AASHTO and ERA standards separated soils for the suitability for subgrade according to its soil rating criteria. Depending on soil group and group index results determined; soil in Arbaminch-Chencha road 41% excellent to good and 59% pair to poor rating as subgrade material as per AASHTO standard whereas 41% good and 18% medium and 41% bad as per ERA suitability of soil as subgrade.

          Hence, Subgrade materials classified as A-2-6, A-4, A-5 and A-7-5 will require a layer of subbase material if used as

          subgrade. Whereas Soils classified as A-1-a, A-2-4, and A-3 can be used satisfactorily as subgrade or subbase material.

        4. Moisture-density relationship

    Natural subgrade compaction is common and purposeful to have compaction characteristics of it. It is required to densify the existing subgrade materials for overlaying pavement structures. Results of moisture density relationship were also used to in the preparation of CBR test specimens.

    From this test, the required parameters are maximum dry density (MDD g/cc) and optimum moisture content (OMC %) which were determined from different densities achieved by different moisture contents. With having different densities and moisture contents density- moisture curve was plotted as curve plotted for pit-16 as shown in figure 5.3 and MDD and OMC were obtained as follow.

    Figure 5.3: Typical Modified proctor compaction test curve

    Therefore, by the same way moisture density relationship results were determined and summarized here in table 5.6.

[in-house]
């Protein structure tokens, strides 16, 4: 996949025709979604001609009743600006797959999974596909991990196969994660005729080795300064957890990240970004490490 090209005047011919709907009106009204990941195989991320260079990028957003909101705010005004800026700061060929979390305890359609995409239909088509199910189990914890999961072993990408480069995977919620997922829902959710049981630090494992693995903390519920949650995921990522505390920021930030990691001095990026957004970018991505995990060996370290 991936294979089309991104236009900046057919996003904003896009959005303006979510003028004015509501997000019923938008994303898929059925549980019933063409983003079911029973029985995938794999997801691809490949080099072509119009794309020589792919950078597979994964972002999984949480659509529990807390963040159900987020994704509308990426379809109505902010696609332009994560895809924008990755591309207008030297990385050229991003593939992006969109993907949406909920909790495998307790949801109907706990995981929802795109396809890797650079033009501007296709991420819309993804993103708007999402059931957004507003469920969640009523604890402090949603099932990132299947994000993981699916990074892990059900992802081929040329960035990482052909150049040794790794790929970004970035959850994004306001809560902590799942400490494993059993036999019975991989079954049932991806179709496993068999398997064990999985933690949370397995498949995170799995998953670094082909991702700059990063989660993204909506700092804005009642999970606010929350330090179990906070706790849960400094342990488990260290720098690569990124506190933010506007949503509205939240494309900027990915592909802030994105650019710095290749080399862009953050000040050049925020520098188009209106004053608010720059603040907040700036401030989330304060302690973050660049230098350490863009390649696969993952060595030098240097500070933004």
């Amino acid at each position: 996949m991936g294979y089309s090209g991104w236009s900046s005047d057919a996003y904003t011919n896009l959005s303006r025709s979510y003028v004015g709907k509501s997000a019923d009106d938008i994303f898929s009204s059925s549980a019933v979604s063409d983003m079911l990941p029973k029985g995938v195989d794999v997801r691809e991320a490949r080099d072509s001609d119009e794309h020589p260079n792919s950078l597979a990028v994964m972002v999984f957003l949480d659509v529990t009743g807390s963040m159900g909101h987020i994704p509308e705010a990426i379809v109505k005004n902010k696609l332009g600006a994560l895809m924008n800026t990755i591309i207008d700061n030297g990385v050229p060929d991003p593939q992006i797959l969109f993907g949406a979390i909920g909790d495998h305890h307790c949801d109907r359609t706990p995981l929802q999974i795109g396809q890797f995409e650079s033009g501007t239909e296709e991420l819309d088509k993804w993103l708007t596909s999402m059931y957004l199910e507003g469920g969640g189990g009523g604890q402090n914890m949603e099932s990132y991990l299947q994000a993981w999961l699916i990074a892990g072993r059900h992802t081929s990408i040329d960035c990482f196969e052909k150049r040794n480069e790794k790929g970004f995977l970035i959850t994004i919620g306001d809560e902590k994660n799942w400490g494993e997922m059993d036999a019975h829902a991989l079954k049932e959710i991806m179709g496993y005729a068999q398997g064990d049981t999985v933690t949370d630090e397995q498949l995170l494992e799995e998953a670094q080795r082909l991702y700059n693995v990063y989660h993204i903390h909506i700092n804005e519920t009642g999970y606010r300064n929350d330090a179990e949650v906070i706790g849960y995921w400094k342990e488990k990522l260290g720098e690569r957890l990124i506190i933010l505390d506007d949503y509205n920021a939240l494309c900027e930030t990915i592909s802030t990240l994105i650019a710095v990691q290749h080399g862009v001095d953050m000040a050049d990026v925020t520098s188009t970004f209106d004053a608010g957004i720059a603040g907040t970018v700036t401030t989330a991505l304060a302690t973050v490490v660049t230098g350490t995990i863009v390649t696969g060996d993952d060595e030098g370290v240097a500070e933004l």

Table 5.6: Summary for Laboratory Moisture- Density Relationship

    S.No.

    PITS

    Chain age

    AASHTO T180

    AASHTO M-145

    (Stations)

    OMC%

    MDD g/cc

    1

    1

    9+160

    11.09

    1.95

    A-2-4( 0 )

    2

    2

    10+200

    12.86

    1.92

    A-2-6( 0 )

    3

    3

    11+100

    12.16

    2.02

    A-2-4 (0 )

    4

    5

    13+060

    21.64

    1.61

    A-7-5 ( 9 )

    5

    6

    14+320

    24.44

    1.58

    A-7-5 (31 )

    6

    8

    16+500

    9.47

    2.11

    A-1-a ( 0)

    7

    11

    21+000

    23.81

    1.70

    A-3 ( 0)

    8

    12

    22+040

    16.82

    1.90

    A-4 (3 )

    9

    14

    24+220

    15.66

    1.67

    A-4 (5 )

    10

    16

    26+420

    30.31

    1.36

    A-7-5 ( 30)

    The results obtained for maximum dry density ranges from

    1.36 to 2.11 g/cc for optimum moisture content 9.47 to 30.31%. This indicates that the lower values of density are the result of more clay soil with having low bearing capacity

    whereas the higher values of density are for granular soil materials; which are suitable for subgrade material to withstand traffic loading. The reverse is true for OMC.

    5.1.7 California Bearing Ratio and Swell